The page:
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1 August, 2011  ▪  Kateryna Lypa

Berestechko: A Place Of Power

National wounds are healing in this battlefield

Ukraine has a series of places that are routinely used for ritual historical lamentations. People do not go there simply as tourists. And this is a pity as these sites are good to see even just to get an idea of what they are and obtain some life-asserting impressions from what may appear as otherwise gloomy memorials. This is exactly why it is worth visiting Berestechko where Bohdan Khmelnytsky’s troops were routed by the army of the Polish–Lithuanian Commonwealth in June 1651.

A combination of the historical landscape, secessionist symbolic architecture and valuable, contemporary archeological finds gives visitors the feeling of transcending the boundaries of time. What we actually feel here is not so much sadness over the historical misfortune of our country as a kind of extraordinary force permeating the air so much that men involuntarily reach for their belts where their ancestors would have attached a sabre. In short, Berestechko is a place of power.

Cossack Graves

The Battle of Berestechko actually took place outside of the town in a huge area sprawling between several villages in what is now the Radyvyliv district in Rivne region – soldiers fought in marshes and along small rivers, copses and lakes. Most of this territory is now the Battle of Berestechko Field National Historical-Memorial Preserve, known to the locals as Cossack Graves.

As you roam through the dewy meadows, you can see where the Cossack and Polish camps were; the river crossing where, on Ivan Bohun’s orders, carts and saddles were used to provide some footing and thus enable the troops to break out of the encirclement; Cossack Pit Lake where, according to legend, the last Cossack defended himself by shooting from a boat; and Grove Island where 300 Cossacks died as they protected the retreat of the core forces. There is also a cemetery with heavy crosses in which residents of nearby villages buried the dead – those whose bodies they were able to find – while the rest found their final place of rest in forests and marshes.

The scope of the battle is astounding. But in order to find all the monuments, you will need a guide who can be hired in an office on Zhuravlykha Island near Pliasheva village.

The peaceful coexistence of a museum and the Saint George Monastery is a local wonder. The church has not tried to take away its building from the museum whose exhibits are put on display in what were once cells inhabited by monks and the museum staff do not limit monks' access to the church. Female museum curators kindly smile at the young monks, while the latter eagerly explain to visitors where tickets or souvenirs can be purchased.

A woman standing in front of the Saint George Church offers kerchiefs for purchase or rent (women are required to wear a kerchief inside the church) and skirts to girls wearing shorts – all this without any hint at the impropriety of bare legs. There are usually not many visitors here, so the museum staff and monks compete in kindness and hospitality.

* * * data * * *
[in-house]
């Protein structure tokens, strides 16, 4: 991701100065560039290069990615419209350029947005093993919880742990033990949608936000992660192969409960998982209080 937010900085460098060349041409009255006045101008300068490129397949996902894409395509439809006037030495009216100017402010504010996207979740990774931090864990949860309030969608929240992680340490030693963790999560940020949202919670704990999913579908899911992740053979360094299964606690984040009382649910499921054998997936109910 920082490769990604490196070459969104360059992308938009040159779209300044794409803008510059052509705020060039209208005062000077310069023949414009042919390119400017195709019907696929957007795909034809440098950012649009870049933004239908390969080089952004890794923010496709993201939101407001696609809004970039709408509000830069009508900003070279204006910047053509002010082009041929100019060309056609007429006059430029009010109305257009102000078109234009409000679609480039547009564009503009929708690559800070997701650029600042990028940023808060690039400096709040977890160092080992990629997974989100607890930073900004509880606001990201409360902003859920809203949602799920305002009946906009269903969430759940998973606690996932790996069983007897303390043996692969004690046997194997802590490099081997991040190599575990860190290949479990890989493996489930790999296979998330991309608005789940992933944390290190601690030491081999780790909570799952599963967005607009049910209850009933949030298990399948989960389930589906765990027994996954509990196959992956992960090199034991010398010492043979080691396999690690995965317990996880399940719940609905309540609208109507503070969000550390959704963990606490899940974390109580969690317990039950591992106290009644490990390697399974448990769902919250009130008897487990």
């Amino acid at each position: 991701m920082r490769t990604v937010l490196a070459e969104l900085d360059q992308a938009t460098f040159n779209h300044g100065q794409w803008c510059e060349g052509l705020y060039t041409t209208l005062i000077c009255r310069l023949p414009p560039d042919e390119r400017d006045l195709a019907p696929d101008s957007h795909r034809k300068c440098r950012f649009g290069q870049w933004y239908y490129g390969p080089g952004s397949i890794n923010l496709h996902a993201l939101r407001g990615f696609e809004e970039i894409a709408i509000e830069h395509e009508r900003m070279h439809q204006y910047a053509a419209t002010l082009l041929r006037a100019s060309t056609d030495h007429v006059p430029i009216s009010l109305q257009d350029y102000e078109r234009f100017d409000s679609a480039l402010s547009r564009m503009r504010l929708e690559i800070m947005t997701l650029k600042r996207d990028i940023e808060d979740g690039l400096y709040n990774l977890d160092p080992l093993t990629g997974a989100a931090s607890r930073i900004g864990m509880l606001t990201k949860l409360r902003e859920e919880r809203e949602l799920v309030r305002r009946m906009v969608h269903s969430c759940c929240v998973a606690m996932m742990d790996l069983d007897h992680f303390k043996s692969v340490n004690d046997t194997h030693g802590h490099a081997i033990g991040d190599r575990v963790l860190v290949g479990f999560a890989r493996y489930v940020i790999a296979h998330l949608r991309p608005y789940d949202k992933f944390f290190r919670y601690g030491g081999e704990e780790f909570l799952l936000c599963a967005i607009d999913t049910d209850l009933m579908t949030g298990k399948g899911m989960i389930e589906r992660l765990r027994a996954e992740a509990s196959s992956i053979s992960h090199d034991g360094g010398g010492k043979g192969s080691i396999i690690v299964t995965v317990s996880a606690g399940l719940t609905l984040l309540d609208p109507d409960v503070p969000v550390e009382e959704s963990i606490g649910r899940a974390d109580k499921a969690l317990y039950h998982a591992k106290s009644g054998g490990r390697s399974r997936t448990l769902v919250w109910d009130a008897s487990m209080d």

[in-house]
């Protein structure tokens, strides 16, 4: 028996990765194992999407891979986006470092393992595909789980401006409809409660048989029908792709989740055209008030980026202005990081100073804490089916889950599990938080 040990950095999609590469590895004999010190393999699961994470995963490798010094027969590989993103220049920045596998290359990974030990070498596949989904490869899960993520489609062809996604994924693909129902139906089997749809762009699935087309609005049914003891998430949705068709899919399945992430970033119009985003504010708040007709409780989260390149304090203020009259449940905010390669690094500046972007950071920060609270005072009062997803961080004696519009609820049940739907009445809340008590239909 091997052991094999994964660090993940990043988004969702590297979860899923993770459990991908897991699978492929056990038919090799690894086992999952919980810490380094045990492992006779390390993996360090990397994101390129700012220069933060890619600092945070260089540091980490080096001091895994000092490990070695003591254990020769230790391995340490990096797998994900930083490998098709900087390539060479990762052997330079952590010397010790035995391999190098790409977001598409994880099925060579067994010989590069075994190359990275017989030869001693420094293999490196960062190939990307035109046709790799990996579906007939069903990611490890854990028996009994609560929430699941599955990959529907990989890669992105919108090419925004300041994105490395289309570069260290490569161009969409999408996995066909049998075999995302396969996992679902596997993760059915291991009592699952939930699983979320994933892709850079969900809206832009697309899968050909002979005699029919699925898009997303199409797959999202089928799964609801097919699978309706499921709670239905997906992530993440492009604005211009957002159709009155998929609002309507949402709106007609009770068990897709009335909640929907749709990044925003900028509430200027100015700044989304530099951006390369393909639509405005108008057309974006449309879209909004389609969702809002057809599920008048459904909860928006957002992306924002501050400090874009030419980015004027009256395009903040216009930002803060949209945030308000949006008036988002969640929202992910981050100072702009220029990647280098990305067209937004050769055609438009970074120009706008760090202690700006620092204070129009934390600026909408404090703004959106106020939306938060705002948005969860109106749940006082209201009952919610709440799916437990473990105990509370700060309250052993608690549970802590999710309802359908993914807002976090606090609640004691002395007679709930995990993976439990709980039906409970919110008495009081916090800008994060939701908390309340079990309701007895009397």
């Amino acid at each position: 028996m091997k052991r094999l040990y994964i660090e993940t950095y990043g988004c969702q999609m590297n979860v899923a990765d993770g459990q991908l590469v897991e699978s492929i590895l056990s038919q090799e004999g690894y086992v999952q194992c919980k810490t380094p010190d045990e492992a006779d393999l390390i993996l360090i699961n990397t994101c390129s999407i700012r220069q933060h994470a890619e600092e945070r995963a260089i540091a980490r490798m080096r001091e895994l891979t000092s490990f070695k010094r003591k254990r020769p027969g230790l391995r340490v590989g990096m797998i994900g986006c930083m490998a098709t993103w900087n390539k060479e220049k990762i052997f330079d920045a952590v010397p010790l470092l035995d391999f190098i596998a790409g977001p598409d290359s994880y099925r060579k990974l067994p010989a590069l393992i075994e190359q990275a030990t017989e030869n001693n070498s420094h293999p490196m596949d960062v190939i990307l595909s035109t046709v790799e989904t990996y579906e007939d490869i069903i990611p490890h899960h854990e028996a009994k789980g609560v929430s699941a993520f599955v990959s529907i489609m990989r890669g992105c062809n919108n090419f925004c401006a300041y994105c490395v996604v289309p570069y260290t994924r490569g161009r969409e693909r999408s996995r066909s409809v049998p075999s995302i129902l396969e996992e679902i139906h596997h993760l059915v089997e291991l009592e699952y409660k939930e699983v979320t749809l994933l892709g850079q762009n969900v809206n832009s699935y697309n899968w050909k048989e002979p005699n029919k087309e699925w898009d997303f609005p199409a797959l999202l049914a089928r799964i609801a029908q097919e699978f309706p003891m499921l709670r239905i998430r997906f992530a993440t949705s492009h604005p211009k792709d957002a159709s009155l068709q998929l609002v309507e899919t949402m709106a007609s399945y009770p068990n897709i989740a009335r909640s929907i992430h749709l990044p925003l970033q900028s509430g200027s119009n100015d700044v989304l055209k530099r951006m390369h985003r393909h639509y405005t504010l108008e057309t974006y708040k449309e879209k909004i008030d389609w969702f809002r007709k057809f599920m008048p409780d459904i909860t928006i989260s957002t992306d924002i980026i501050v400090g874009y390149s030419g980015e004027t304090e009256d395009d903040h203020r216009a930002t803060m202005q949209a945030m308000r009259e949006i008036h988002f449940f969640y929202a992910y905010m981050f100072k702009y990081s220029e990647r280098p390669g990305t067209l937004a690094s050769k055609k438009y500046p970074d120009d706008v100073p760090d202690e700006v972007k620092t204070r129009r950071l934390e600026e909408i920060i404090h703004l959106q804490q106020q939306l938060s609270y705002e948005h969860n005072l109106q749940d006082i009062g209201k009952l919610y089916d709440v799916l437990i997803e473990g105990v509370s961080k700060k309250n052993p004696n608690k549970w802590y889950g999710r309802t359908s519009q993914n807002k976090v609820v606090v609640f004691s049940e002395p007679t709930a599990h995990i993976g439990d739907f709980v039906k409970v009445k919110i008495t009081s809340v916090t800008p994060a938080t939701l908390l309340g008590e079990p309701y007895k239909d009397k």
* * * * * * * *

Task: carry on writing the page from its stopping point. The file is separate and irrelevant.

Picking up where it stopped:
Secessionist mysticism

Mykola Kostomarov once wrote that the main events of the battle took place on Zhuravlykha Island. This is not true. When people decided to pay tribute to their heroes in the early 20th century, this island was chosen for the memorial – a monastery in which prayers would be offered up for the peace of Cossack souls. The age of Secessionism did not look for easy ways in creating images. It called for mysticism, refined symbolism and passion, so the architectural complex which now hosts both the monastery and the museum turned out somewhat psychedelic.

The core of the complex is the Saint George Church built in the style of the Ukrainian modern to a design produced by the Saint Petersburg Academy of Fine Arts and built by a local architect. It is an unlikely building: its eastern façade has a shape of an iconostasis and was painted by the famed Ivan Yizhakevych. In front of the façade-cum-altar rises a glass sarcophagus filled with Cossack skulls. This produces an impression that the building is an altar, while the boundless sky and the surrounding meadows is the church, i.e., everyone can conceive them as one and pray for the ancestors’ souls wherever they will feel the need to do so. The building has two stories inside, each one used for a separate church. It also has an underground level, which is a church in its own right, but to reach it, you need to return 50 steps from the building and proceed through the wooden 17th-century Saint Nicholas Church.

This church was moved here from the village of Ostriv when the memorial was under construction. Khmelnytsky is said to have prayed there on the eve of the battle. This church is fairly typical for its period. There is only one exception: its cellar contains a tomb filled with the bones of the Cossacks who died in action. Anthropologists teemed up with sculptors to recreate the appearance of the Cossacks based on some of the skulls. They turned out to be likeable fellows with memorable faces – the portraits can be seen in the museum.